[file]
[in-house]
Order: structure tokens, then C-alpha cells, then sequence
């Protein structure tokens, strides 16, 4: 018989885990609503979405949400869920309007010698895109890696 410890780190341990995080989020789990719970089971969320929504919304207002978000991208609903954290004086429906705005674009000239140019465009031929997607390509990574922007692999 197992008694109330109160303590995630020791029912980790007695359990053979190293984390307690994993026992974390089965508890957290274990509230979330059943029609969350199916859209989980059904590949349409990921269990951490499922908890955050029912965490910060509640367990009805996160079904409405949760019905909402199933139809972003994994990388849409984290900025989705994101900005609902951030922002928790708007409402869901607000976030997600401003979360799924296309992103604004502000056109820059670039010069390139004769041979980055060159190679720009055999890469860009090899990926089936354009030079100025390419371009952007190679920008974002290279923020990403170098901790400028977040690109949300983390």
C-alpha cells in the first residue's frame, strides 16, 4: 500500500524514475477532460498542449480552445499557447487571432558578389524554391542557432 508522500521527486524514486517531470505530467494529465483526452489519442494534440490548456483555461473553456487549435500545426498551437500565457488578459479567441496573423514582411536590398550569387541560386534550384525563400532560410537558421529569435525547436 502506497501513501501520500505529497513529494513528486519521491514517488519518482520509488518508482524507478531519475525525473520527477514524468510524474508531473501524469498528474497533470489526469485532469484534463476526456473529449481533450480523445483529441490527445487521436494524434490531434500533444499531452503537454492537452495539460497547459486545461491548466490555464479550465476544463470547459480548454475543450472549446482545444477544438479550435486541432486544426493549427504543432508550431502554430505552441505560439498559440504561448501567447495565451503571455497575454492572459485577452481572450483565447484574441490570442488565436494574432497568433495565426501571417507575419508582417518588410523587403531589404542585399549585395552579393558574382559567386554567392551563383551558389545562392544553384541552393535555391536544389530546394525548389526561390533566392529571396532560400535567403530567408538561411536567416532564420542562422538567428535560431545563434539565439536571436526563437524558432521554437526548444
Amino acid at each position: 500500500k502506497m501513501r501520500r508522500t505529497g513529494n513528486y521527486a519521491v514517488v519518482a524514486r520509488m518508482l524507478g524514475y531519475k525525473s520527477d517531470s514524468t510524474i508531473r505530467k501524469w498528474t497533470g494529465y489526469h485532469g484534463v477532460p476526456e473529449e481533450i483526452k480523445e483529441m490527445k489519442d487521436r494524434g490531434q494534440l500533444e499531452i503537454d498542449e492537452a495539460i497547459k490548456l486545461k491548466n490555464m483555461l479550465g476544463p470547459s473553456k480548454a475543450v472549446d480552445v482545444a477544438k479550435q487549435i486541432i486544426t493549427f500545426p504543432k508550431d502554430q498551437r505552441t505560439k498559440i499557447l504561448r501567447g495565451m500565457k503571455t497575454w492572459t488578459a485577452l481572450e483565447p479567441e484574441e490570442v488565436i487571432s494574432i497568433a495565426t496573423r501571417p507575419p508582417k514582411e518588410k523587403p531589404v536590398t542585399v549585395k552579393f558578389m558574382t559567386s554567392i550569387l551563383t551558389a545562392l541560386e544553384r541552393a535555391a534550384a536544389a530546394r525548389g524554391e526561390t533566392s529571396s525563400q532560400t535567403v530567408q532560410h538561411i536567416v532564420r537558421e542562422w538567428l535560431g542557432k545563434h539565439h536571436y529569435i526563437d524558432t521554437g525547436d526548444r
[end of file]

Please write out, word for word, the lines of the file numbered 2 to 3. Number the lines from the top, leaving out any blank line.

Order: structure tokens, then C-alpha cells, then sequence
């Protein structure tokens, strides 16, 4: 018989885990609503979405949400869920309007010698895109890696 410890780190341990995080989020789990719970089971969320929504919304207002978000991208609903954290004086429906705005674009000239140019465009031929997607390509990574922007692999 197992008694109330109160303590995630020791029912980790007695359990053979190293984390307690994993026992974390089965508890957290274990509230979330059943029609969350199916859209989980059904590949349409990921269990951490499922908890955050029912965490910060509640367990009805996160079904409405949760019905909402199933139809972003994994990388849409984290900025989705994101900005609902951030922002928790708007409402869901607000976030997600401003979360799924296309992103604004502000056109820059670039010069390139004769041979980055060159190679720009055999890469860009090899990926089936354009030079100025390419371009952007190679920008974002290279923020990403170098901790400028977040690109949300983390």